Precision Voltage Adapter For Low Voltage Measurement

A typical 3 ½ or 4 ½ multimeter can measure voltage in the low mV range and current in the low mA range. Voltage measurement in the µV range and current measurement in the nA range are typically only available in the more expensive lab bench multimeters. In this post, I will show you a simple adapter circuit that can be used for precision voltage measurement down to the µV range. Using this circuit along with the current adapter circuit I discussed earlier you will be able to perform most of the low level measurements with a 3 ½ meter.

This circuit is built around TI’s programmable precision instrumentation amplifier LMP8358. The basic circuit is quite simple and is shown below:

Voltage Adapter

Voltage Adapter

The gain is determined by the DIP switches and the Op-Amp LM358 forms a virtual ground circuit so that voltages of both polarities can be handled. Using both supply rails also has some additional benefits. Because either positive or negative signals can be measured, this circuit is capable of measuring AC voltages with a frequency up to 80kHz at the gain of 1000 or 8MHz with a gain of 10.

The following picture shows the actual circuit built using a protoboard. I used three AA batteries to power it so that the output can swing between -2V and 2V, which ensures high resolution for using with 3 ½ meters (2,000 counts).

Voltage Adapter Board

Voltage Adapter Board

The differential input impedance is 50MΩ for LMP8358, which is sufficient for most of the measurement. Higher input impedance is possible with an additional differential input stage. LMP8358 has a typical input offset voltage of 1 micro-volt, which is good enough for our purpose. This offset voltage can always be cancelled out with the “Rel” function available on most meters. Since LMP8358 is a zero-drift instrumentation Op-Amp, the output will remain accurate once the offset voltage has been zeroed out.

If you don’t like setting the gains using DIP switches, you can use an MCU to control the gain settings.

Voltage Adapter

Voltage Adapter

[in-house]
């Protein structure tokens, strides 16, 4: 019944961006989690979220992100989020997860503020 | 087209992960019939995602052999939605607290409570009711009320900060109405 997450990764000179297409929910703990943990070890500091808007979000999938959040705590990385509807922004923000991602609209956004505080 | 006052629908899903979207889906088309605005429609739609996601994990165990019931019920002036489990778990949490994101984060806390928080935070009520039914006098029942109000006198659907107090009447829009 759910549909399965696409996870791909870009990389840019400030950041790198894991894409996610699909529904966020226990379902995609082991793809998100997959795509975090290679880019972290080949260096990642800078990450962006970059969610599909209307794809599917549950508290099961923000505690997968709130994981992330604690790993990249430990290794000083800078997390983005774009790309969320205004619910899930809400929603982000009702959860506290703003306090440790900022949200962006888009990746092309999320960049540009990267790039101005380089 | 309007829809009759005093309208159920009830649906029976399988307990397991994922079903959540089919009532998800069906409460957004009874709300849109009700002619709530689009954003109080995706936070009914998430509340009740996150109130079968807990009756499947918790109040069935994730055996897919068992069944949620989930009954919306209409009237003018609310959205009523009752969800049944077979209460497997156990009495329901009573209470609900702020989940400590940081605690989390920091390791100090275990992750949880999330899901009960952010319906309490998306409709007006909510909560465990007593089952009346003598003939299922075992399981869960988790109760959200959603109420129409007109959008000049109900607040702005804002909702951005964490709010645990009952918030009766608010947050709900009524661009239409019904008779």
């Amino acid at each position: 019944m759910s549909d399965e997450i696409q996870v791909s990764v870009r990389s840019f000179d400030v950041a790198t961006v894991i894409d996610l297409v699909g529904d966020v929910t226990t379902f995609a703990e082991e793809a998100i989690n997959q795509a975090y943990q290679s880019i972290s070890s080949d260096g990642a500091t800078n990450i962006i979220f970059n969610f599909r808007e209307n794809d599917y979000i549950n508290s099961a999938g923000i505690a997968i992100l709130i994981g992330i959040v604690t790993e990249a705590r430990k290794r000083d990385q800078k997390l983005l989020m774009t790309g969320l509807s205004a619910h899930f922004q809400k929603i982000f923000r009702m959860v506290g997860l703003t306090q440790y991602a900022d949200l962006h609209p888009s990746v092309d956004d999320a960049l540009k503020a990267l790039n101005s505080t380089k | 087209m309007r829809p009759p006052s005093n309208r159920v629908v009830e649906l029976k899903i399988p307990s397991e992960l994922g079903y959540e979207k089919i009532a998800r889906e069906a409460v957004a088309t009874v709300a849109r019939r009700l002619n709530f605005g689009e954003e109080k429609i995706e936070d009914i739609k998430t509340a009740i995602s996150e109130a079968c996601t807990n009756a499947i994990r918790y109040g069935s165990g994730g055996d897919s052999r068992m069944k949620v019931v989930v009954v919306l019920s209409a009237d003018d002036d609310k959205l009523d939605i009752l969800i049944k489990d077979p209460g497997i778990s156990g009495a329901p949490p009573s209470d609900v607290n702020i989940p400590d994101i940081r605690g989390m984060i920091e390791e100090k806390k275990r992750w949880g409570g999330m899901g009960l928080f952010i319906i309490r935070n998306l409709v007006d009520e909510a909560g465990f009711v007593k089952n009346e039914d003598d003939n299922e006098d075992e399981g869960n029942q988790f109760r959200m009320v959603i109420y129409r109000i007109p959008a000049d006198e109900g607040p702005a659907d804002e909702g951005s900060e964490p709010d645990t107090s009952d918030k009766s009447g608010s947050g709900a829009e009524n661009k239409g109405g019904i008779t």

The gain accuracy is guaranteed to be within 0.25% in the worst case scenario and the typical gain accuracy is at around 0.03%. Similar circuit can also be built with other low input offset and low drift Op-Amps. The major benefit of using LMP8358 is that precision gains are guaranteed by design, without the need of using external precision resistors.

LMP8358 is a much more capable instrumentation op-amp then what we are using it for here, and you can refer to the datasheet for more information.

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9 Comments

  1. Rick Rump says:

    Great project. I Googled the LMP8358 and the only place I could find it was Amazon at over $50 with shipping from China. Can you point me to a place to buy it (or do you have any you would sell?). I’m in thE Minneapolis area.

    Thanks,

    Rick

    • kwong says:

      Hi Rick,

      I think I got my LMP8358 from National before they were acquired by TI. I believe you can still get it directly from TI and it shouldn’t cost you more than $10 each. Alternatively, you can search other programmable gain instrumentation opamps and most of them would be able to do the same thing.

      • Patrick says:

        Awsome job. This looks great! I’m working on a low voltage measurement circuit myself and need it to be precise down to 0.5mV, looks like this may do the job when measuring up to 500mV VAC. How well do you think this does against line noise? And how fast do you see it settle down, less than 1 ms?

        BTW, I saw the LMP8358 selling on Digikey.com for less then $10.

        Thanks
        Patrick

        • kwong says:

          Thanks Patrick,

          The common mode rejection ratio (CMRR) for this chip is very high so line noise should not be an issue. The device itself is also low noise, the highest noise level (when using a gain of 10 according to the datasheet) is well under 1 uV. The gain bandwidth product is also quite high across all gain settings so settling time should be well below 1ms.

  2. Patrick says:

    Thanks for that. I do have one final question before building this. I use to use another instrumentation amp into a RMS to DC chip, I did this to virtually disconnect the ground on the device I was measuring so as not to introduce the measured ground into the rest of my MCU circuit. I noticed you had a 1Mohm resistor R7 to the virtual ground connected the VIN-, will this be a problem, or is this removable? Any reason you are pulling down VIN- to the negative rail from the LMP358?

  3. Paul says:

    Hi Kerry. I like your website. I have prototyped this circuit and it was fun. But I think VGND on the schematic should be replaced by GND on pin 8. Same thing for pins 12, 13 and 14. They should be allowed to go to GND through R4, R5 and R6. (VGND concerns only the signal to be amplified and not the digital inputs).

    Instead of using the “Rel” function of the multimeter, I am trying to add an offset adjustment potentiometer. I don’t see how to do this with the LMP8358 in this configuration at this moment. Any ideas ? Thanks anyway !

    • kwong says:

      Hi Paul,

      The VGND is used if you use dual supplies, if you are using a single supply then yes VGND would be the same as ground. Regarding offset adjustment, the easiest way is use an Opamp to form a simple adder circuit. You can then “substract” the offset voltage using a trimpot.

  4. Paul says:

    Thanks for your answer about the offset adjustment.

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